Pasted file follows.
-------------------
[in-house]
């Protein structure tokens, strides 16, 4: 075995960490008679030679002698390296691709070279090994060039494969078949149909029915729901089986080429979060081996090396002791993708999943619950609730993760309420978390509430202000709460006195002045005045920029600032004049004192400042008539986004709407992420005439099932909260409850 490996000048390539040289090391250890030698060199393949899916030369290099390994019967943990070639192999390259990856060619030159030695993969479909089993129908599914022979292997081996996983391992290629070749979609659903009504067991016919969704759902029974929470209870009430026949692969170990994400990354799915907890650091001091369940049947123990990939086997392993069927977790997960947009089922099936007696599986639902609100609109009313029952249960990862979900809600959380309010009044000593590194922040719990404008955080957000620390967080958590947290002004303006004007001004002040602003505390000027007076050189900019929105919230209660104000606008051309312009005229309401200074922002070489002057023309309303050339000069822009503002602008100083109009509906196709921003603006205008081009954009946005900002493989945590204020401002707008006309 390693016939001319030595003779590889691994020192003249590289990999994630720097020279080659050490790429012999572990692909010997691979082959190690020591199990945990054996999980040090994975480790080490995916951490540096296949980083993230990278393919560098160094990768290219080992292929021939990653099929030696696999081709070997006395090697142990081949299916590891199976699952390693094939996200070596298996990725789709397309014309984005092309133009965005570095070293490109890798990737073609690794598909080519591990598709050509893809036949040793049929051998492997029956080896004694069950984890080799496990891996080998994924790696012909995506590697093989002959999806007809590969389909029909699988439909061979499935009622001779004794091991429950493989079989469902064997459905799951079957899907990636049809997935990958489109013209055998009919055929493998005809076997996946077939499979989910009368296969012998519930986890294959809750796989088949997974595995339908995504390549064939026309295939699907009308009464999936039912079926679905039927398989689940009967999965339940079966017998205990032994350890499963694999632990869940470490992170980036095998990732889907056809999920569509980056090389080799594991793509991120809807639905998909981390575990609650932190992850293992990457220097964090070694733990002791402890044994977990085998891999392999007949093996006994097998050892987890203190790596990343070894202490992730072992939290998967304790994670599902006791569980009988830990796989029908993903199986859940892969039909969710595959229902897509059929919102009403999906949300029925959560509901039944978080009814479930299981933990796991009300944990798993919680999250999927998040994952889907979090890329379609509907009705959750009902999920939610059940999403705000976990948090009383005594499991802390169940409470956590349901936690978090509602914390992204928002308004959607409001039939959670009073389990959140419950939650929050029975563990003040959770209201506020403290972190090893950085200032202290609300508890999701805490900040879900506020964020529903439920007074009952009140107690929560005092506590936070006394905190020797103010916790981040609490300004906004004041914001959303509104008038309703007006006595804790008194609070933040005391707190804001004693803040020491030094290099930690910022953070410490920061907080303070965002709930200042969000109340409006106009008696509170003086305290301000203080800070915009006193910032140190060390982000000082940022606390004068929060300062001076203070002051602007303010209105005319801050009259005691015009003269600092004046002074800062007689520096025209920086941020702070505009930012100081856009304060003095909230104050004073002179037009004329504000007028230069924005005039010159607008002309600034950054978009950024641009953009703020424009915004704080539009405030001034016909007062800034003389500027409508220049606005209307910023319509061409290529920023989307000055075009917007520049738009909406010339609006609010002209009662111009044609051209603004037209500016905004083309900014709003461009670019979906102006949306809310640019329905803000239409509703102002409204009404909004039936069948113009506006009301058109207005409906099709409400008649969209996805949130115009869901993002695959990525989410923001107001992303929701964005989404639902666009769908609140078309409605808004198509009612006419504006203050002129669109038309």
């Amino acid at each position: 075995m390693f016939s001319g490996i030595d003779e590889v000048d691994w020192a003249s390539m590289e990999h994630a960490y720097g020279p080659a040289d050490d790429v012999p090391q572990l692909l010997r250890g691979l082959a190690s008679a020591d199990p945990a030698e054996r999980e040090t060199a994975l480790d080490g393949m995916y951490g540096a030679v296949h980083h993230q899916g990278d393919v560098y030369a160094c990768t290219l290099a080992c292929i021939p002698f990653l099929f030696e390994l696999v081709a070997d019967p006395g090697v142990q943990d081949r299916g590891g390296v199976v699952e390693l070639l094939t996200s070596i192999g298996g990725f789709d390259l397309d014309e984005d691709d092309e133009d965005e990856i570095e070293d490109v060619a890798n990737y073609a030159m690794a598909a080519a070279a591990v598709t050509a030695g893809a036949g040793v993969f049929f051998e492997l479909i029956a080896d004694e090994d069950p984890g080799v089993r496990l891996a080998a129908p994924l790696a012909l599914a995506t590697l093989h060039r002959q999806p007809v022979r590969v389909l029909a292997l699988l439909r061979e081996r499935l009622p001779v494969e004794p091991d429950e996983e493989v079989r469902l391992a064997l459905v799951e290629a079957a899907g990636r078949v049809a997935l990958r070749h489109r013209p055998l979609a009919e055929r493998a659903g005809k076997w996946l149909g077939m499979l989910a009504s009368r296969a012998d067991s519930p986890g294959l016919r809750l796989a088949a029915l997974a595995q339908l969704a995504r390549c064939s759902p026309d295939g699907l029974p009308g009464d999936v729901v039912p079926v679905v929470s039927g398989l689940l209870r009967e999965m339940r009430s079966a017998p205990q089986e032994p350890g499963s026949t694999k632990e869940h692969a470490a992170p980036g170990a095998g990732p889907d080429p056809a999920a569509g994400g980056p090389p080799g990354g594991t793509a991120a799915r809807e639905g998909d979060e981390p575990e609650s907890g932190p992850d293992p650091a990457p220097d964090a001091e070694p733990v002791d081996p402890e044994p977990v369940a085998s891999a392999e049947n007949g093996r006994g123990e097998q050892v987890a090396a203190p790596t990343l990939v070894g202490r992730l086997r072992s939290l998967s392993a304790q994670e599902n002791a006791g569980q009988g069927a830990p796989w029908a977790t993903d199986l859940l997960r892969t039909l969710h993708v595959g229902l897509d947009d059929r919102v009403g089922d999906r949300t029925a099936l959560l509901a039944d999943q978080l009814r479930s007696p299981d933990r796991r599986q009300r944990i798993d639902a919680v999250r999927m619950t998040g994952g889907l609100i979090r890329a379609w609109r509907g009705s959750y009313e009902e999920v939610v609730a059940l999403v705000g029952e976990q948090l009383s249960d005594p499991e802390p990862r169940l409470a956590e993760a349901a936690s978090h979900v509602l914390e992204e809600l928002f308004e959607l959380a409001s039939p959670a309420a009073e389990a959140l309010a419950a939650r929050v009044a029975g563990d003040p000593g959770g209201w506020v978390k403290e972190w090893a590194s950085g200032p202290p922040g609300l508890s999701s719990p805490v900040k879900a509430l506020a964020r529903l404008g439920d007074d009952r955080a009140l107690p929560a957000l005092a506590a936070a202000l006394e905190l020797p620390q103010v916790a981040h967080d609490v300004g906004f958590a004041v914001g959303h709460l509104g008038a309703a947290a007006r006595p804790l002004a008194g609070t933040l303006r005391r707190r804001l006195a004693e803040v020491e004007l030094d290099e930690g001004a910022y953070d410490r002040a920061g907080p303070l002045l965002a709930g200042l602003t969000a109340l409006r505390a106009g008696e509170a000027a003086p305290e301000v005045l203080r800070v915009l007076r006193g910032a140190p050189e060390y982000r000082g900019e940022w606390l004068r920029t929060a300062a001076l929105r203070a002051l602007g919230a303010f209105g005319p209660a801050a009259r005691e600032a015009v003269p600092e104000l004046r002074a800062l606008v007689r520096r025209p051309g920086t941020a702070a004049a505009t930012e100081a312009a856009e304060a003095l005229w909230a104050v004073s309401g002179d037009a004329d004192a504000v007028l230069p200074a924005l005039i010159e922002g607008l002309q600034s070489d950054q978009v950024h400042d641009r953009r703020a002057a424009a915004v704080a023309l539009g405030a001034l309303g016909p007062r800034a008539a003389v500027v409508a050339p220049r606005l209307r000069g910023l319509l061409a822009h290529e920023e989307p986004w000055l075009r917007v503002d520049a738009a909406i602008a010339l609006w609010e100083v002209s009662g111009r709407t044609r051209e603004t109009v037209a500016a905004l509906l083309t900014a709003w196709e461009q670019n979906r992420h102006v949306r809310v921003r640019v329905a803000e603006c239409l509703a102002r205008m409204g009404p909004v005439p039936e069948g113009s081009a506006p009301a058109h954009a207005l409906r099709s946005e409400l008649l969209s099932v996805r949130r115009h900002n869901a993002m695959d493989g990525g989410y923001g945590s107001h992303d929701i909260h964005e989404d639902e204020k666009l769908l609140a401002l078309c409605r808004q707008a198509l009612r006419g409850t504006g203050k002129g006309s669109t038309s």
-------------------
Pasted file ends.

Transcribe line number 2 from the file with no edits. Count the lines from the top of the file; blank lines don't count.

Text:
């Protein structure tokens, strides 16, 4: 075995960490008679030679002698390296691709070279090994060039494969078949149909029915729901089986080429979060081996090396002791993708999943619950609730993760309420978390509430202000709460006195002045005045920029600032004049004192400042008539986004709407992420005439099932909260409850 490996000048390539040289090391250890030698060199393949899916030369290099390994019967943990070639192999390259990856060619030159030695993969479909089993129908599914022979292997081996996983391992290629070749979609659903009504067991016919969704759902029974929470209870009430026949692969170990994400990354799915907890650091001091369940049947123990990939086997392993069927977790997960947009089922099936007696599986639902609100609109009313029952249960990862979900809600959380309010009044000593590194922040719990404008955080957000620390967080958590947290002004303006004007001004002040602003505390000027007076050189900019929105919230209660104000606008051309312009005229309401200074922002070489002057023309309303050339000069822009503002602008100083109009509906196709921003603006205008081009954009946005900002493989945590204020401002707008006309 390693016939001319030595003779590889691994020192003249590289990999994630720097020279080659050490790429012999572990692909010997691979082959190690020591199990945990054996999980040090994975480790080490995916951490540096296949980083993230990278393919560098160094990768290219080992292929021939990653099929030696696999081709070997006395090697142990081949299916590891199976699952390693094939996200070596298996990725789709397309014309984005092309133009965005570095070293490109890798990737073609690794598909080519591990598709050509893809036949040793049929051998492997029956080896004694069950984890080799496990891996080998994924790696012909995506590697093989002959999806007809590969389909029909699988439909061979499935009622001779004794091991429950493989079989469902064997459905799951079957899907990636049809997935990958489109013209055998009919055929493998005809076997996946077939499979989910009368296969012998519930986890294959809750796989088949997974595995339908995504390549064939026309295939699907009308009464999936039912079926679905039927398989689940009967999965339940079966017998205990032994350890499963694999632990869940470490992170980036095998990732889907056809999920569509980056090389080799594991793509991120809807639905998909981390575990609650932190992850293992990457220097964090070694733990002791402890044994977990085998891999392999007949093996006994097998050892987890203190790596990343070894202490992730072992939290998967304790994670599902006791569980009988830990796989029908993903199986859940892969039909969710595959229902897509059929919102009403999906949300029925959560509901039944978080009814479930299981933990796991009300944990798993919680999250999927998040994952889907979090890329379609509907009705959750009902999920939610059940999403705000976990948090009383005594499991802390169940409470956590349901936690978090509602914390992204928002308004959607409001039939959670009073389990959140419950939650929050029975563990003040959770209201506020403290972190090893950085200032202290609300508890999701805490900040879900506020964020529903439920007074009952009140107690929560005092506590936070006394905190020797103010916790981040609490300004906004004041914001959303509104008038309703007006006595804790008194609070933040005391707190804001004693803040020491030094290099930690910022953070410490920061907080303070965002709930200042969000109340409006106009008696509170003086305290301000203080800070915009006193910032140190060390982000000082940022606390004068929060300062001076203070002051602007303010209105005319801050009259005691015009003269600092004046002074800062007689520096025209920086941020702070505009930012100081856009304060003095909230104050004073002179037009004329504000007028230069924005005039010159607008002309600034950054978009950024641009953009703020424009915004704080539009405030001034016909007062800034003389500027409508220049606005209307910023319509061409290529920023989307000055075009917007520049738009909406010339609006609010002209009662111009044609051209603004037209500016905004083309900014709003461009670019979906102006949306809310640019329905803000239409509703102002409204009404909004039936069948113009506006009301058109207005409906099709409400008649969209996805949130115009869901993002695959990525989410923001107001992303929701964005989404639902666009769908609140078309409605808004198509009612006419504006203050002129669109038309």